16 Hyde Park Gate, London SW7 5DG
T 020-7589 3428 E london@mfa.ee W www.estonia.gov.uk
Ambassador Extraordinary and Plenipotentiary, HE Aino Lepik von Wiren, apptd 2010

BRITISH EMBASSY

Wismari 6, Tallinn 10136
T (+372) 667 4700 W ukinestonia.fco.gov.uk
Ambassador Extraordinary and Plenipotentiary, HE Christopher Holtby, apptd 2012

Back to top

Defence

All ages 16–49, 2010 estMalesFemales
Available for military service291,801302,696
Fit for military service210,854251,185

Military expenditure – US$336m (2011)
Conscription duration – 8–11 months

Back to top

Economy and Trade

Economic reforms and restructuring since 1992 have resulted in a market economy, the growth of which was boosted by the country's accession to the EU. Estonia entered recession in 2008 after an investment and consumption slump and a drop in demand for exports. Prudent financial management has enabled the economy to recover slowly, and it met the accession criteria for the eurozone, which Estonia joined in January 2011; it has since garnered one of the highest GDP growth rates in Europe.

Agriculture engages 4.2 per cent of the workforce and accounts for 2.6 per cent of GDP, the main products being cereals, vegetables, livestock, dairy products and fish. Industry accounts for 20.2 per cent of employment and 29.2 per cent of GDP, concentrating on engineering, electronics, wood and wood products, textiles, information technology and telecommunications; electronics and telecommunications are particularly strong. The services sector accounts for 75.6 per cent of employment and 68.2 per cent of GDP.

The main trading partners are other EU countries, particularly Finland, Sweden and Russia. Principal exports are machinery and electrical equipment, wood and wood products, metals, furniture, vehicles and parts, food products and textiles. The main imports are machinery and electrical equipment, fuels, foodstuffs, plastics and textiles. Estonia remains dependent on Russian natural gas supplies.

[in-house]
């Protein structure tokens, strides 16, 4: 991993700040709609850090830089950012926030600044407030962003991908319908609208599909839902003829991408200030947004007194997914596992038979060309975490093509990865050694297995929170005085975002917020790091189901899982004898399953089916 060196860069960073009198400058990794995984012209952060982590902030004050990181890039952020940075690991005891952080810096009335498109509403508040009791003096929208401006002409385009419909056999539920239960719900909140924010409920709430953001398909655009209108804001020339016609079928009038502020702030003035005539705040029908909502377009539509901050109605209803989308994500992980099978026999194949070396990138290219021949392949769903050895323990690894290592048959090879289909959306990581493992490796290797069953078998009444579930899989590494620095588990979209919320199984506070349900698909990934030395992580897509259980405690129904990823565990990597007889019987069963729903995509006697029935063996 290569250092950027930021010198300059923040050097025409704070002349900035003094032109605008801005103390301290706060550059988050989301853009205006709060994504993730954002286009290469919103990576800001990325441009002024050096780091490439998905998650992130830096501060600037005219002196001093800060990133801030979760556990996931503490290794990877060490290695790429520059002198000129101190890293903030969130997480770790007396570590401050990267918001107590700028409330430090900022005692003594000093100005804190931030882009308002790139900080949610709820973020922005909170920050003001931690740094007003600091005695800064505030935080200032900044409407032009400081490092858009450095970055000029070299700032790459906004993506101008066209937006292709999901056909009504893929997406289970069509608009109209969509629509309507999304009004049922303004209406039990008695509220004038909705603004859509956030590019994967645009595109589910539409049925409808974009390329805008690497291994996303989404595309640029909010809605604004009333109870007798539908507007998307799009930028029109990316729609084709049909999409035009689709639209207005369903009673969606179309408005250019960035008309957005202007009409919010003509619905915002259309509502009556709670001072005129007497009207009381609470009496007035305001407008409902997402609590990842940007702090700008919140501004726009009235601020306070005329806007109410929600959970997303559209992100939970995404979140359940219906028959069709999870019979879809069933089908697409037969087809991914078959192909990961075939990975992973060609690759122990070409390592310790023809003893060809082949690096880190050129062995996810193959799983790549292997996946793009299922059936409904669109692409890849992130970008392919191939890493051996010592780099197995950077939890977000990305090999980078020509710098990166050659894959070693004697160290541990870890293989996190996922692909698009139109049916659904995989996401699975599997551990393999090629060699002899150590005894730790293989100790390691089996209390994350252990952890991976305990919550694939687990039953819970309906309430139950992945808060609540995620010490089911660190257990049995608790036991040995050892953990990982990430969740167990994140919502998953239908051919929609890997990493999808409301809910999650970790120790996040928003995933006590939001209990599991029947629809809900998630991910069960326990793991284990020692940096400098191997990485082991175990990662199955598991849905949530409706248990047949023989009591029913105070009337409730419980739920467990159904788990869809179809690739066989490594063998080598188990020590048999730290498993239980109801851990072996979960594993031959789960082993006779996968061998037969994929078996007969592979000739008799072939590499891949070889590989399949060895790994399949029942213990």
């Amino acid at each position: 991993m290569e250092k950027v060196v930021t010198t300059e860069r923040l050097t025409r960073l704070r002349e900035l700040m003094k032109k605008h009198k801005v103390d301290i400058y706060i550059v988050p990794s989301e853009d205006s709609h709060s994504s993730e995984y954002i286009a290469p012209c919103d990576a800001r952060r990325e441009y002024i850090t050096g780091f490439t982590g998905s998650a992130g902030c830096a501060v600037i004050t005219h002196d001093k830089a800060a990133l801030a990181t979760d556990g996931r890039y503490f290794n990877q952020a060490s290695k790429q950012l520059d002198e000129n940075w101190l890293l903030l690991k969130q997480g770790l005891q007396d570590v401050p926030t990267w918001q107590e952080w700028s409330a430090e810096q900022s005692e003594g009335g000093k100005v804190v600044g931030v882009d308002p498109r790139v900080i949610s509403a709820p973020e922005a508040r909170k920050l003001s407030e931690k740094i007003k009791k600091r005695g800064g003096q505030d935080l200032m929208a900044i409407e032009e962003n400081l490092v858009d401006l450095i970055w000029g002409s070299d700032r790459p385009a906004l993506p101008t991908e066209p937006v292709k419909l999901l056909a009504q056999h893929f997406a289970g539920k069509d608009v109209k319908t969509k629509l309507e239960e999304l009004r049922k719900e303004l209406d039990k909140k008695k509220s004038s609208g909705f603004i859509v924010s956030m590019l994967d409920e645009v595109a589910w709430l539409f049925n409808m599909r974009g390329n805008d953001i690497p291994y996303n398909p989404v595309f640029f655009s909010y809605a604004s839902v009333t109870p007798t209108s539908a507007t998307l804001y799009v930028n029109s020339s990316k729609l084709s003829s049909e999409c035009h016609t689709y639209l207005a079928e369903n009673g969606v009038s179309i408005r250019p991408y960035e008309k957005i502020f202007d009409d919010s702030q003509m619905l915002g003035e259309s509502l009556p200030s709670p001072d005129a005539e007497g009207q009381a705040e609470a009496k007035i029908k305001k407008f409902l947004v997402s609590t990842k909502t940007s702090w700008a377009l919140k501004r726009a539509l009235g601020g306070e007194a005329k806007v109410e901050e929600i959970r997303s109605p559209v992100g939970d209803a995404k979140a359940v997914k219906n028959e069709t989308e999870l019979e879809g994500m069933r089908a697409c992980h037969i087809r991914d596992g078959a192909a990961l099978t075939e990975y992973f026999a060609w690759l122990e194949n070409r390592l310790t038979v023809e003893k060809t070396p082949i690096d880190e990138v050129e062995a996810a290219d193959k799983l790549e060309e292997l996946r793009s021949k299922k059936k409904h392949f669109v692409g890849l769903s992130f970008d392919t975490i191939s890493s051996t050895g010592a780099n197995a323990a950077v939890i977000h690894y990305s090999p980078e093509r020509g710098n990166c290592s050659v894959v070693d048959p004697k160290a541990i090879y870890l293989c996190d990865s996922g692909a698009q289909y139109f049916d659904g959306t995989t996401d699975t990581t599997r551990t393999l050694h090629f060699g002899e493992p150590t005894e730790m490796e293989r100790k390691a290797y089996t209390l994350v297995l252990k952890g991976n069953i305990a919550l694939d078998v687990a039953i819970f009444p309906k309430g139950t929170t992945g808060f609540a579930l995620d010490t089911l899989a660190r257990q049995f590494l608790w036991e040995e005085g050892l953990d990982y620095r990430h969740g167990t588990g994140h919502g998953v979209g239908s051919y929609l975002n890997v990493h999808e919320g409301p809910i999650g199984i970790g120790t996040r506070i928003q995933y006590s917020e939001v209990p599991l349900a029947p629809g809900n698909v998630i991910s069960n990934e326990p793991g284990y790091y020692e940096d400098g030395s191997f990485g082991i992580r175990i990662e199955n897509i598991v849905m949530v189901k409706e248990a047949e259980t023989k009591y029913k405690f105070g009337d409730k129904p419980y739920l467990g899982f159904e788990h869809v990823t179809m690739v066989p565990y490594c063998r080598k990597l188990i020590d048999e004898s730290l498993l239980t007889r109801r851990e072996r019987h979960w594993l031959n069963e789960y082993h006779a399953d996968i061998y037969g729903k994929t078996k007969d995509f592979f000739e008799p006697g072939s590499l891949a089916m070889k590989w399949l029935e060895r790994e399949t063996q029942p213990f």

GNI – US$18,419m; US$14,460 per capita (2010)
Annual average growth of GDP – 6.5 per cent (2011 est)
Inflation rate – 5 per cent (2011 est)
Population below poverty line – 19.7 per cent (2008)
Unemployment – 16.9 per cent (2010 est)
Total external debt – US$25,400m (2011 est)
Imports – US$12,282m (2010)
Exports – US$11,607m (2010)

BALANCE OF PAYMENTS

Trade – US$675m deficit (2010)
Current Account – US$875m surplus (2009)

Trade with UK20102011
Imports from UK£185,109,178£271,681,225
Exports to UK£162,221,871£189,734,167

Back to top

Education and Health

Primary and secondary level education is compulsory between the ages of seven and 15.

Gross enrolment ratio (percentage of relevant age group) – primary 99 per cent; secondary 104 per cent; tertiary 63 per cent (2009 est)
Health expenditure (per capita) – US$1,004 (2009)
Hospital beds (per 1,000 people) – 5.7 (2004–9)
Life expectancy (years) – 73.33 (2011 est)
Mortality rate – 13.55 (2011 est)
Birth rate – 10.45 (2011 est)
Infant mortality rate – 7.06 (2011 est)
HIV/AIDS adult prevalence – 1.2 per cent (2009 est)

Back to top

Communications

Airports – The are 19 airports and airfields; the principal international airport is based in Tallinn

Waterways – There are 320km of year-round navigable waterways; the main seaports are at Tallinn, Parnu and Haapsalu Jahtklubi

Roadways – There are 58,034km of roadways

Railways – There are 1,200km of railways

Telecommunications – 482,200 fixed lines and 1.65 million mobile subscriptions (2010); there were 971,700 internet users in 2009

Internet code and IDD – ee; 372 (from UK), 44 (to UK)

Major broadcasters – Public broadcasters Eesti Televisioon and Eesti Radio compete with private-sector, usually Swedish or Norwegian-owned broadcasters

Press – Major newspapers include Postimees, and Eesti Paevaleht

WPFI score – 2,00 (9)

Back to top

Back to top

Share this page

  • Facebook
  • Twitter
  • LinkedIn
  • Bookmark and Share